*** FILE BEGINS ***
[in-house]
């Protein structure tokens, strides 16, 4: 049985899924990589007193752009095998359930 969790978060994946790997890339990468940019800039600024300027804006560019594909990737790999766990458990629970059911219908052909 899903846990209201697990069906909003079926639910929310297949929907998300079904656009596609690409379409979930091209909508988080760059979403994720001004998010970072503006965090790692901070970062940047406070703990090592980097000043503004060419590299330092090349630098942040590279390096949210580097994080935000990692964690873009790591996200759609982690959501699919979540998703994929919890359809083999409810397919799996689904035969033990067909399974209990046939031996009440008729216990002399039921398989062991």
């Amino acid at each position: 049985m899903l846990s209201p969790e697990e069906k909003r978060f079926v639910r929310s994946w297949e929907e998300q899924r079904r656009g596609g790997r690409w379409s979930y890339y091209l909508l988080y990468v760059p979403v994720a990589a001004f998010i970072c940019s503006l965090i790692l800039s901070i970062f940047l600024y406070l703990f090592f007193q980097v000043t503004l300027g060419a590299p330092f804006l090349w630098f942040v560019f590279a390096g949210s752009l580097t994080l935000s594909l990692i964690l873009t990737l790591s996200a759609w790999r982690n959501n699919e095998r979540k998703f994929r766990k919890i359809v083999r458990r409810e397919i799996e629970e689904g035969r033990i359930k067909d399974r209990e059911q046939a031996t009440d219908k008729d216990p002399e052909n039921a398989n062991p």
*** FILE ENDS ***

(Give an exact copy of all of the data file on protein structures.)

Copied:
[in-house]
């Protein structure tokens, strides 16, 4: 049985899924990589007193752009095998359930 969790978060994946790997890339990468940019800039600024300027804006560019594909990737790999766990458990629970059911219908052909 899903846990209201697990069906909003079926639910929310297949929907998300079904656009596609690409379409979930091209909508988080760059979403994720001004998010970072503006965090790692901070970062940047406070703990090592980097000043503004060419590299330092090349630098942040590279390096949210580097994080935000990692964690873009790591996200759609982690959501699919979540998703994929919890359809083999409810397919799996689904035969033990067909399974209990046939031996009440008729216990002399039921398989062991």
């Amino acid at each position: 049985m899903l846990s209201p969790e697990e069906k909003r978060f079926v639910r929310s994946w297949e929907e998300q899924r079904r656009g596609g790997r690409w379409s979930y890339y091209l909508l988080y990468v760059p979403v994720a990589a001004f998010i970072c940019s503006l965090i790692l800039s901070i970062f940047l600024y406070l703990f090592f007193q980097v000043t503004l300027g060419a590299p330092f804006l090349w630098f942040v560019f590279a390096g949210s752009l580097t994080l935000s594909l990692i964690l873009t990737l790591s996200a759609w790999r982690n959501n699919e095998r979540k998703f994929r766990k919890i359809v083999r458990r409810e397919i799996e629970e689904g035969r033990i359930k067909d399974r209990e059911q046939a031996t009440d219908k008729d216990p002399e052909n039921a398989n062991p």